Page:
The pang of loneliness is far higher than even the gloomiest of previous estimates, according to a new study from researchers at the University of California, San Diego.
Three-fourths of Americans experience moderate to high levels of loneliness, said the study, published this week in International Psychogeriatrics. Previous studies found loneliness rates of 17 percent to 57 percent. Men and women were equally affected.
While the numbers show a larger percentage of the population experiences loneliness, the study is also the first to provide clues as to how people might be able to master loneliness, by developing a better understanding of others, and of themselves.
Loneliness is distress caused by a lack of satisfactory relationships, not being alone, said study leader Dilip Jeste. A hermit may not feel lonely. Conversely, you can be lonely even when surrounded by people.
Nothing beats the holidays for evoking that alone-in-a-crowd feeling, Jeste said. The happy-looking faces, music, colors, parties and celebrations deepen the glass-bubble isolation from the joy others are having.
"You may be going through the motions, but you really don't feel connected to any of them," Jeste said. "You don't feel you are a part of a group of friends, and not feeling close to anyone."
Loneliness also follows people throughout their lives, the study found. Rates are especially high for people in their late 20s, mid-50s and late 80s.
The pain is more than psychological. Loneliness is associated with physical illness. A study released in 2017 by insurance giant Cigna found that loneliness is as harmful to one's health as smoking 15 cigarettes a day.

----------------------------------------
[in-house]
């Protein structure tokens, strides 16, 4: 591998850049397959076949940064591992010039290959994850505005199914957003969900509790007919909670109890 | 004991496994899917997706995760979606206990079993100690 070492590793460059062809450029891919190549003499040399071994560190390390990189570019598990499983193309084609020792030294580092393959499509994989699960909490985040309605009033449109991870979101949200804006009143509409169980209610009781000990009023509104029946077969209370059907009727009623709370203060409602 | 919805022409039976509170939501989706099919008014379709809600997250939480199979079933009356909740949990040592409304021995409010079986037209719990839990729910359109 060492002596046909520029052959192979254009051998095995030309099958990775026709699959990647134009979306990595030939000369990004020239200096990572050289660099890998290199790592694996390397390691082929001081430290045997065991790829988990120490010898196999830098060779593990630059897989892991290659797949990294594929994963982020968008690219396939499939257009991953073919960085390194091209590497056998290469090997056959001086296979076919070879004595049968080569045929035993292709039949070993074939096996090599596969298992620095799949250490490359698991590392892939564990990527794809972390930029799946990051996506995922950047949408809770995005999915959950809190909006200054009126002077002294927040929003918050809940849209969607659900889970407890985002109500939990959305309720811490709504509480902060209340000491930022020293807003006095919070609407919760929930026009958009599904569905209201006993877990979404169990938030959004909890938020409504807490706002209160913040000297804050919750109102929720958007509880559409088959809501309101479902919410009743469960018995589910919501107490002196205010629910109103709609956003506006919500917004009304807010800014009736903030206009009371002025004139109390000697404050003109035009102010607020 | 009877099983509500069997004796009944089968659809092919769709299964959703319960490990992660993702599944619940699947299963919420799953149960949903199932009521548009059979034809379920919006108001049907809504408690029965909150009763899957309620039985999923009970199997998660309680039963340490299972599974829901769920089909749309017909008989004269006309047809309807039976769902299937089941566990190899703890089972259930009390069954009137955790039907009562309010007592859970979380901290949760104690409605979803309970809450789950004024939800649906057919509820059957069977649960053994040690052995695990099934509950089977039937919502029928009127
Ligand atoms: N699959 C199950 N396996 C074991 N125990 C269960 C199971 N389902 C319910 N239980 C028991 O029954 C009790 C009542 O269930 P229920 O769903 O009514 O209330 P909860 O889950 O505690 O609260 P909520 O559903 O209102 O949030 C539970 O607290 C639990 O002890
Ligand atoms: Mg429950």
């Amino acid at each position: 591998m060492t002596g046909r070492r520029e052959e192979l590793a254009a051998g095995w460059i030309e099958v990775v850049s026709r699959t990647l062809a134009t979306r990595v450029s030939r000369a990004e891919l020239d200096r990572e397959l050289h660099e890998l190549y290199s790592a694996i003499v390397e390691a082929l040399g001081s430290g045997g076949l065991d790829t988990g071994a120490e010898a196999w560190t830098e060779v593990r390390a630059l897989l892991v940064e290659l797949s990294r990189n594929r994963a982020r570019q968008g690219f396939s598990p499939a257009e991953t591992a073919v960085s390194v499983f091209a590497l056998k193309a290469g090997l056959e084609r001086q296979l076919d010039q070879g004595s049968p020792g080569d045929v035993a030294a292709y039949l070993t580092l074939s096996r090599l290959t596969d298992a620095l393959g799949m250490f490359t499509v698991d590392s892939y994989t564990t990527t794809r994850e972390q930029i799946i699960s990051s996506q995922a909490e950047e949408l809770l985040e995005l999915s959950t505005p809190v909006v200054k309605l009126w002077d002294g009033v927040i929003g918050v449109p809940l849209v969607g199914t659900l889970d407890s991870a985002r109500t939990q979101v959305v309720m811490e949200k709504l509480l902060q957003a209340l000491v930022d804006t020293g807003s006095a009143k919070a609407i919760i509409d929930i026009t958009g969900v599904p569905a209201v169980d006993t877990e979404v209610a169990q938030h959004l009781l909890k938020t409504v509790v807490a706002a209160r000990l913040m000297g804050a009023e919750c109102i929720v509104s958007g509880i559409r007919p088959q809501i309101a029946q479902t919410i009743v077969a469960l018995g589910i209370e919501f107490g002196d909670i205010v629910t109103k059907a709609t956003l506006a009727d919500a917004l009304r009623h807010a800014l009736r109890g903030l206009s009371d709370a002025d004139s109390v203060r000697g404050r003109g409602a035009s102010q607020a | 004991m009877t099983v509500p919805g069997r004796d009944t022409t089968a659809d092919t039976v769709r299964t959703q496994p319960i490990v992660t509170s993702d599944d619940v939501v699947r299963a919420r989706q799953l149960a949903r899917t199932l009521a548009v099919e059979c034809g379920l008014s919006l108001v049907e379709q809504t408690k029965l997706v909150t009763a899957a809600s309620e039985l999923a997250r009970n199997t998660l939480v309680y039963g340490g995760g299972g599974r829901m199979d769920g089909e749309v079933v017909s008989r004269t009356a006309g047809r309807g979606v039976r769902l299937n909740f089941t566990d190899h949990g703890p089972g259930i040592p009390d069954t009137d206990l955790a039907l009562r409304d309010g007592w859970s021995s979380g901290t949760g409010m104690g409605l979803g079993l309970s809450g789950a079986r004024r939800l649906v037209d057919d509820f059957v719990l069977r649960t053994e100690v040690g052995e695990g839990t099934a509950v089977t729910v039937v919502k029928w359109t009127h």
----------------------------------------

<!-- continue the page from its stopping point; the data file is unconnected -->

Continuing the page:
The good news is that the UCSD study found an antidote to loneliness: wisdom.
Wisdom is a personality trait similar to resilience or optimism, Jeste said. It allows you to roll with life's punches, learn from your mistakes and develop empathy for others.
"Wisdom and loneliness don't seem to coexist," Jeste said.
The study examined 340 adults between the ages of 27 and 101 living in San Diego County. These adults had taken part in one of three earlier studies on aging and mental health.
Jeste said the results are likely to apply to the entire U.S. population, with a few limitations. Study participants were mainly Caucasian. Hispanics and African-Americans were underrepresented, especially the latter.
The study excluded those with dementia, those in nursing homes or needing living assistance.
"The people that we studied were not in a group at high risk for loneliness," Jeste said. "These are not people with depression or some mental illness or even cancer and heart disease."
The three peak periods of loneliness found in the study are all understandable because of what people go through at those stages of life, Jeste said.
In one's late 20s, choices are commonly made about jobs, choosing a life partner and where to settle down, he said.
"And at that stage you also feel that you are not doing as well as your peers," Jeste said. "Say you'll compare yourself with some people who are doing better, they may have more money or they look happier, whatever. So that becomes a period of high stress."
The mid-50s represents midlife crisis.
"That's the period of menopause in women and andropause in men. But it's also a time when people first start getting some physical disability or illness, for example, arthritis or back pain. Blood pressure may start going up, diabetes may be diagnosed. So that's the time where people become aware of their mortality."